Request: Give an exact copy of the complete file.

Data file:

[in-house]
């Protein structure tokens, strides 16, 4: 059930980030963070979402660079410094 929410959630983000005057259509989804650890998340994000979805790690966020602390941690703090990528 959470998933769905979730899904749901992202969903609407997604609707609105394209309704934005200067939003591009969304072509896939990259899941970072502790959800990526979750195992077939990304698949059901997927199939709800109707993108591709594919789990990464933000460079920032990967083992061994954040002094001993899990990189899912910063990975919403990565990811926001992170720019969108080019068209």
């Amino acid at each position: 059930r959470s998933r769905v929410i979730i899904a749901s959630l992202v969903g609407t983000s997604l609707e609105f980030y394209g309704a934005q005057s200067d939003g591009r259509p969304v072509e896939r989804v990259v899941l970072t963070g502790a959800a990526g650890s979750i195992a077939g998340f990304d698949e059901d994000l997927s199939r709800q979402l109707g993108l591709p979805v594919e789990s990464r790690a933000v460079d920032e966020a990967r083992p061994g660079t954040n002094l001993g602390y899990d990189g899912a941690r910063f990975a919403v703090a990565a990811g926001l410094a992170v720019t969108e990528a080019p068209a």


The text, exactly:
[in-house]
């Protein structure tokens, strides 16, 4: 059930980030963070979402660079410094 929410959630983000005057259509989804650890998340994000979805790690966020602390941690703090990528 959470998933769905979730899904749901992202969903609407997604609707609105394209309704934005200067939003591009969304072509896939990259899941970072502790959800990526979750195992077939990304698949059901997927199939709800109707993108591709594919789990990464933000460079920032990967083992061994954040002094001993899990990189899912910063990975919403990565990811926001992170720019969108080019068209």
């Amino acid at each position: 059930r959470s998933r769905v929410i979730i899904a749901s959630l992202v969903g609407t983000s997604l609707e609105f980030y394209g309704a934005q005057s200067d939003g591009r259509p969304v072509e896939r989804v990259v899941l970072t963070g502790a959800a990526g650890s979750i195992a077939g998340f990304d698949e059901d994000l997927s199939r709800q979402l109707g993108l591709p979805v594919e789990s990464r790690a933000v460079d920032e966020a990967r083992p061994g660079t954040n002094l001993g602390y899990d990189g899912a941690r910063f990975a919403v703090a990565a990811g926001l410094a992170v720019t969108e990528a080019p068209a």